Credit: Michael J. Lutch

Credit: Michael J. Lutch



There are productions by which you can mark a moment in your life – the way you would treasure and recall an encounter with a loved one.  This production will be that for anyone lucky enough to see it.

Although some will single out Cherry Jones as Amanda, I will not.  So beautifully crafted is this production that there are no seams between any of the elements.  The writing becomes three-dimensional.  The actors disappear into the story.  The visual elements entwine – the actors’ choreographed movements, the extraordinary set, lights, costumes and even music.  This is one enormous chunk of life that will not be separated into parts.

As well, I believe, Mr. Tiffany understands that the center of this piece is Laura (Celia Keenan-Bolger).  Not Tom (Zachary Quinto) or Amanda.  Laura is the one around whom every character orbits.  Her choice to stay locked in her life seems as though it is out of her control, but she holds her own against all comers, including her mother and her brother.  On the other hand, when life hands her an offer of love, she makes a place for it on her dance card.  Hers is an extraordinary spirit, and I have never seen it more apparent than in this production.

That this is so is a result of THE scene.  You know the one.  Where Laura spends time alone with Jim O’Connor, The Gentleman Caller (Brian J. Smith) who opens a doorway to a new life and then leaves her at the threshold hoping she will step through without him.  It is a scene so intimate, tender and deep that the audience is lifted out of the theatre directly into Tennessee Williams Land.  It is breathtaking.

Flanking both sides of this scene are extraordinary exchanges.  Cherry Jones, although off to a confusing start with her opening reminiscences thrives in the long stretch.  She is a big woman in voice and gesture who makes it clear that this Amanda is living a small life.  Amanda bumps up against the ceilings and walls like Alice in Wonderland and appears surprised each time the facts loom up to greet her.  The past as she knew it does not die – and her son is an acorn that falls not far from this tree – it is her own custom designed Gentleman Caller.  Jones drifts in and out of this courtship with heartbreaking simplicity.  A breaking heart needs no embroidery, and Jones lays hers on her sleeve for us to see and feel.

Zachary Quinto as Tom takes himself very seriously in his monologues but lightens up considerably in his scenes with Jones to the point where the two mine humor in their scenes that I have never seen before.  They vacillate between rage and camaraderie because they are so close it pains them both.  These scenes are gorgeous.  As the Gentleman Caller, Smith arrives toting a Missouri accent strong enough to dance on, but he lets go of it soon enough so that THE scene becomes a pas de deux of extraordinary depth.  The fact that high school has been the highlight of O’Connor’s life nips at his heels.  His path is set and the future will be worth the effort, even if it means that he may settle for a love that is on the conventional side.  Crossing paths with Laura throws him and his tender soul off kilter, and in righting his trajectory he breaks more than one heart in that theatre.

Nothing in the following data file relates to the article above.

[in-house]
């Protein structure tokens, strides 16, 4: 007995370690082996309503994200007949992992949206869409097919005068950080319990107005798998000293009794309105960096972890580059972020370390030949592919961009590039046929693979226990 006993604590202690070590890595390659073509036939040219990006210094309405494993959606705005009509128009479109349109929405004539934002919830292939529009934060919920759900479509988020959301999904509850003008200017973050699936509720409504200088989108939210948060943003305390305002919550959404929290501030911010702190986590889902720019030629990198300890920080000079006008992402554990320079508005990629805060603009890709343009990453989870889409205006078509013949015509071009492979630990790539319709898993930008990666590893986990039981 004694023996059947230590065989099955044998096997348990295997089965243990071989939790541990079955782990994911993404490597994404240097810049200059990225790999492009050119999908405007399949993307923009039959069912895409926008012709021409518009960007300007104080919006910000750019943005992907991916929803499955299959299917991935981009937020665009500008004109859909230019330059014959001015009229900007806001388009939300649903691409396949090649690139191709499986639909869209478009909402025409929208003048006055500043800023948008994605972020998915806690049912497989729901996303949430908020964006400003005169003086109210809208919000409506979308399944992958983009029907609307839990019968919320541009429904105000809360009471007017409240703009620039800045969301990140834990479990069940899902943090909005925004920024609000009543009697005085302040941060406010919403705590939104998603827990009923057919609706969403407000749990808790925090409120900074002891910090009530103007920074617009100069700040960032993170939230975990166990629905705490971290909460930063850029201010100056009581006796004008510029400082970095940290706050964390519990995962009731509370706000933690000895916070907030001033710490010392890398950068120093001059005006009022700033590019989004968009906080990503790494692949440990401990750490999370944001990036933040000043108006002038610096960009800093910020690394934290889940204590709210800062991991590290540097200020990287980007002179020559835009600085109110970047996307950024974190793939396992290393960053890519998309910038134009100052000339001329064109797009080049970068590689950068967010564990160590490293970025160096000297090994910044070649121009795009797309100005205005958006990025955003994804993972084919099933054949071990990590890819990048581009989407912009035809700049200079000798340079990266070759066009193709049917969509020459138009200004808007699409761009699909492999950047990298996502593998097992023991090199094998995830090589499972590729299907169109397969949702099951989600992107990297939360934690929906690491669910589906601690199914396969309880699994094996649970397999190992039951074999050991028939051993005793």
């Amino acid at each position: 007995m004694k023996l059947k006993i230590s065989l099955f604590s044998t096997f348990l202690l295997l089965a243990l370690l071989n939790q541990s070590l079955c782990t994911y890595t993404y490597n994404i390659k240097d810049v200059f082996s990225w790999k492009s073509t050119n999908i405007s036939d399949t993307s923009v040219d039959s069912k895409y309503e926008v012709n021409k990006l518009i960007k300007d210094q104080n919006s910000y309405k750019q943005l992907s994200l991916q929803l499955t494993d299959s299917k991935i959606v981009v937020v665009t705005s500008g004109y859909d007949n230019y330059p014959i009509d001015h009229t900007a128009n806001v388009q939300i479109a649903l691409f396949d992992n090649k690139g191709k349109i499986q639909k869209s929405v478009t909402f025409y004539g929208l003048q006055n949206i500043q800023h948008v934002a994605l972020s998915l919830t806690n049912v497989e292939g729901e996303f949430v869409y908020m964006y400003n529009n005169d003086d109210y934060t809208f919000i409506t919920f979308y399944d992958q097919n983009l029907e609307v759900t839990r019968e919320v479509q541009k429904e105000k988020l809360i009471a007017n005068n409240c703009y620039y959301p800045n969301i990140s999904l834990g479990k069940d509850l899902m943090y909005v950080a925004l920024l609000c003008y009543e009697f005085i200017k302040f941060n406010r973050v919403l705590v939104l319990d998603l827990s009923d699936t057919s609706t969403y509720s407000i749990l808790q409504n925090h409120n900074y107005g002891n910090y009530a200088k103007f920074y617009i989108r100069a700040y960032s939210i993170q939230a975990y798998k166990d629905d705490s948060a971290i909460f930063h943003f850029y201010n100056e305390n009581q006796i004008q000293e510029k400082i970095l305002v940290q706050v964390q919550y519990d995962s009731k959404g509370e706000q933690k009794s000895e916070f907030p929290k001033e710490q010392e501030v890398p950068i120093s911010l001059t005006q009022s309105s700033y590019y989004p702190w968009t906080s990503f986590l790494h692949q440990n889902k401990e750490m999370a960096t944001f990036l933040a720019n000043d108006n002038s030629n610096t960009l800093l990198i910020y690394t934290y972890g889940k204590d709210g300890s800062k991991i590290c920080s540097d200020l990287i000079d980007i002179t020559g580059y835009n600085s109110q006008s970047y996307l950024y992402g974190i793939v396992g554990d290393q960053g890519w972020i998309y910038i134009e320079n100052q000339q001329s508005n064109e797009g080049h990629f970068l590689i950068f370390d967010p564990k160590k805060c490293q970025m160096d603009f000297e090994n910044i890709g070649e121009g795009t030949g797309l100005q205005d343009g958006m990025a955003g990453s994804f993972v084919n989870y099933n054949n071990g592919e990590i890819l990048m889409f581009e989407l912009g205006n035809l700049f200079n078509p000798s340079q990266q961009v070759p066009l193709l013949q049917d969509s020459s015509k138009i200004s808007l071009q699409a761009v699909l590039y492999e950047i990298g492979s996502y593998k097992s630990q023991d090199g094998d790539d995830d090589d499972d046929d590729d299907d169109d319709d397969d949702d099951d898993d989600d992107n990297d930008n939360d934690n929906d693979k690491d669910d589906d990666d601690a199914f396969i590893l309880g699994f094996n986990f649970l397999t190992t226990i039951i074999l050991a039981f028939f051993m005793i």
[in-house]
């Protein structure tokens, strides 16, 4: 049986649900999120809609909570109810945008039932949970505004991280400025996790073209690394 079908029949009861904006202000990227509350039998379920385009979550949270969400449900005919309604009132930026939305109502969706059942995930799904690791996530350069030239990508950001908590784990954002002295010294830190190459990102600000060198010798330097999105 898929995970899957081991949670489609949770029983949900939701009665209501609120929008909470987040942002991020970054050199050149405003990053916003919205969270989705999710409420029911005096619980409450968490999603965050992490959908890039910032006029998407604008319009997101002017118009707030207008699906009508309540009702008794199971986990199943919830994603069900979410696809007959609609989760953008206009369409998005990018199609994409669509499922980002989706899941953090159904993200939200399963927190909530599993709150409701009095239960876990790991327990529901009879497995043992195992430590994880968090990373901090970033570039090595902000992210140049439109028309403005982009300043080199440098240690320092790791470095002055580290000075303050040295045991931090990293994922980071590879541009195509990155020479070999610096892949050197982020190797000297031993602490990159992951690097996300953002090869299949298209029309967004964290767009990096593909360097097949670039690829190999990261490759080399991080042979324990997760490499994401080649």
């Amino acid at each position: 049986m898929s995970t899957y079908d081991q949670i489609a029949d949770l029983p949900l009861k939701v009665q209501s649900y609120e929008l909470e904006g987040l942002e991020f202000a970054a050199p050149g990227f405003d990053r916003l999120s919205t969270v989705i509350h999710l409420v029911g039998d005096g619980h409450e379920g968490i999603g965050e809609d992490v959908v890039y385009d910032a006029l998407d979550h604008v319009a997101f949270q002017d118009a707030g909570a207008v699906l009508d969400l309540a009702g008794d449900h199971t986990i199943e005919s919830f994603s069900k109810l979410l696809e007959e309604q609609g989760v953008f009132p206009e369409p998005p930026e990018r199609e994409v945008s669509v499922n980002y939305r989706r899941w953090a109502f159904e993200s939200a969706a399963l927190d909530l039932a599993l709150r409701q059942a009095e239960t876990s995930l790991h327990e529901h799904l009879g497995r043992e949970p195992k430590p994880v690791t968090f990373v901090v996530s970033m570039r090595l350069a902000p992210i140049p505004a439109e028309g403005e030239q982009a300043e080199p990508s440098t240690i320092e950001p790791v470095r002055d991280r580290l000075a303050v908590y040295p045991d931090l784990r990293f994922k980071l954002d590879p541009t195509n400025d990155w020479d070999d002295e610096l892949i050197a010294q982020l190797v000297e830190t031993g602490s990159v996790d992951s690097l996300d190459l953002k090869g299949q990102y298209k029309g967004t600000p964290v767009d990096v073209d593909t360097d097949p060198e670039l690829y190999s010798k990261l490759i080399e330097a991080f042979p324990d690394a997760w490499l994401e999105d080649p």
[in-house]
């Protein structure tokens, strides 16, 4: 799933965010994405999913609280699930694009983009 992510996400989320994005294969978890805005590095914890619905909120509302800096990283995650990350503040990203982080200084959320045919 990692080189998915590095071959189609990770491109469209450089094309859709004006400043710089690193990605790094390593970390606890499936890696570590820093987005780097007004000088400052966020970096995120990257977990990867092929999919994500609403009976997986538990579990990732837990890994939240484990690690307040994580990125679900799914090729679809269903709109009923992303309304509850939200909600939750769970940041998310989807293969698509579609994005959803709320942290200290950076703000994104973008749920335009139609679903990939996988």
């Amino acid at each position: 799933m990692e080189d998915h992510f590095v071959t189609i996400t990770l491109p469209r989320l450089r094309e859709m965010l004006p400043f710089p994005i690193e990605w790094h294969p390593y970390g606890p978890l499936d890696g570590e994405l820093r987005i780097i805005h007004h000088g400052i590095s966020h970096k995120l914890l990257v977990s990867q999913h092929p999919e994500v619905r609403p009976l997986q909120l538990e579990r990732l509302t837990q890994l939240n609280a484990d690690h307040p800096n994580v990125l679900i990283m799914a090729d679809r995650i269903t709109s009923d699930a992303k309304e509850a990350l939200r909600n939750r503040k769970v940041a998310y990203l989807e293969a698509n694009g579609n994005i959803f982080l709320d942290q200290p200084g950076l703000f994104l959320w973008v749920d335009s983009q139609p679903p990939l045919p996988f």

Which brings us to Keenan-Bolger.  Hers is a Laura that is like a still pond covered with tiny sparking lights.  This Laura is not a victim, even if she thinks she is.  Her spirit keeps chugging like the heartbeat of a hawk.  She may look as if she is idly riding an airstream, but this woman is never not watching for movement of any sort.  This Laura puts the world on notice.  She is watching.  She is quiet, she is still, and she is here.

Which is why Laura is the one thing that Tom cannot leave behind.  He may be his mother’s twin, but it is the heartbeat of his sister that is the music to which he dances.

Get to this brilliant, brilliant production.  Just do it.

THE GLASS MENAGERIE – By Tennessee Williams; directed by John Tiffany; movement by Steven Hoggett; sets and costumes by Bob Crowley; lighting by Natasha Katz; production stage manager, Steven Zweigbaum; technical supervision by Hudson Theatrical Associates; general manager, Richards/Climan Inc.; associate producers, Golden + Gold, Yohei Darius Suyama, Greenleaf Productions, Maximilian Traber, Charles Reetz, Michael Crea and P J Miller. An American Repertory Theater production, presented by Jeffrey Richards, John N. Hart Jr., Jerry Frankel, Lou Spisto/Lucky VIII, Infinity Stages, Scott M. Delman, Jam Theatricals, Mauro Taylor, Rebecca Gold, Michael Palitz, Charles E. Stone, Will Trice and GFour Productions. At the Booth Theater, 222 West 45th Street, (800) 432-7250, Through Jan. 5. Running time: 2 hours 30 minutes.